In New York City, there have been threats of violence, including _bombing_, against mosque projects — not just the project near the World Trade Center, but at ones on Staten Island (killed by opponents) and another in Brooklyn (see NYT, June 10: "Heated Opposition to Proposed Mosque" )

Remarkably, Laurie Goodstein makes no mention at all of threats of physical violence — ones that would be called terrorism were they al Qaeda threats against Americans (or Arab threats of any kinds against any Westerner).

Equally remarkably, Laurie Goodstein makes no mention whatsoever of bigotry, discrimination, racism, intolerance....

Can you imagine a story on repeated, often threatening opposition to synagogues that would _not_ raise the issue of anti-Semitism?


Hugh Sansom

Saturday, August 7, 2010

College Degrees Evaporate in the US

Bob Herbert writes to lament the decline of the US on the world stage of higher education. The decline is just a part of a larger anti-intellectualism in the US.

If there is no good example of learning and inquiry in the halls of power and prestige (on Wall Street, in Washington, in the idolized entertainment fields), is it any surprise that the US is in freefall on higher education?

The US has a government and a news-media system that actively opposes open-mindedness, healthy criticism and skepticism, inquiry — all while publicly endorsing all of these, especially while annihilating whole countries "for their own good." Look at the widespread condemnation of Wikileaks, which found a niche precisely because the US news media has not been doing what it claims.

Obama — supposed champion of change — appoints only Harvard and Yale grads, hardly institutions worthy of admiration after twenty years of deplorable economic analysis, criminal graduates fomenting wars, etc. Obama is more conservative than Bush on whistleblowers. He was dragged kicking and screaming into releasing documents that he had previously promised to make public.

Where is the diversity of intellectual analysis, inquiry, challenge? It is utterly utterly absent from the American public arena. Progressives are systematically excluded from the mainstream media with only a tiny and fairly tame representation at MSNBC and a couple of others. PBS killed NOW and has offered no replacement for Bill Moyers, who was absolutely the most incisive of regular analysts of current events and any major media outlet.

A college degree is valuable in the US only for purposes of getting a job. On any other count, Americans — beginning at the *top* — oppose the values higher education is supposed to foster.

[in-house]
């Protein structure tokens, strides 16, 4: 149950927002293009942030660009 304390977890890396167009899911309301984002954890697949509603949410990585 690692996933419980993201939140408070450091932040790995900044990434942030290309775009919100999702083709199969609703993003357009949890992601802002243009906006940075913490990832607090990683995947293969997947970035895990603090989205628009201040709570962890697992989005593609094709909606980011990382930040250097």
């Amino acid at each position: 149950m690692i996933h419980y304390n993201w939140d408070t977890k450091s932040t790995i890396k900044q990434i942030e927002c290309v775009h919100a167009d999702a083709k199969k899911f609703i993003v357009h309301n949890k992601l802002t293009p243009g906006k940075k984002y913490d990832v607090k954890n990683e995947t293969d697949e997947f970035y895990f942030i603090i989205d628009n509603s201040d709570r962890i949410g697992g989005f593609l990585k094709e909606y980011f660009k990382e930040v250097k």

What "On" the Media Really Means

New York's WNYC runs a news analysis program, On the Media, at the obscure hour of 7 in the morning . . . on Saturday — bound to get a lot of listeners then.

This morning, August 7th, On the Media had Shane Harris of The Washingtonian to prate about Wikileaks, whistleblowing and Obama's Bushian hostility to openness, transparency, democracy, rights, etc. — all the things that he endorsed during his 2008 campaign.

Below, my criticism, directly delivered to On the Media.

Pretty sad excuse for analysis on Obama and leaks, On the Media.

You utterly fail to raise key points:

1. Wikileaks says, with evidence, that it DID approach the Obama administration and Obama dismissed them.

2. No mention that there has been a steady attack on FOIA for 20 years and that Obama has joined Bush in attacking FOIA.

3. You failed to mention that by both liberal and libertarian thinking (i.e., excepting only so-called moderates and conservatives), the prevailing view is that information held by OUR government is OUR information. Pure right.

4. You clearly, but tacitly, buy into the mainstream media is right dogma. There would have been no _market_ for Wikileaks if not for the glaring, repeated, and gross failures of the New York Times, NPR, CNN and others. The Times, for example, has repeatedly buried stories until it was too late for them to have any relevant and _preventive_ effect. NPR is _worse_ -- by a long margin. And CNN -- under the 'exalted' Walter Isaacson _allowed_ the Pentagon to place what in effect were propagandists in its newsroom.

Outrageous that On the Media had not the courage or even the decency to dig any further than the shallow pandering Shane Harris.


Tuesday, July 27, 2010

Consistent Delusions, Necessary Illusions

Philip Weiss, of the blog Mondoweiss, comments on the near-total absence of reporting or commentary on the Israeli murder of 19-year-old American-Turk Furkan Dogan on the Gaza flotilla in May. The memory-holing of Furkan Dogan by American mythologists at The New York Times, CNN, NPR and others is another in a long line of deliberately forgotten Israeli attacks on Americans.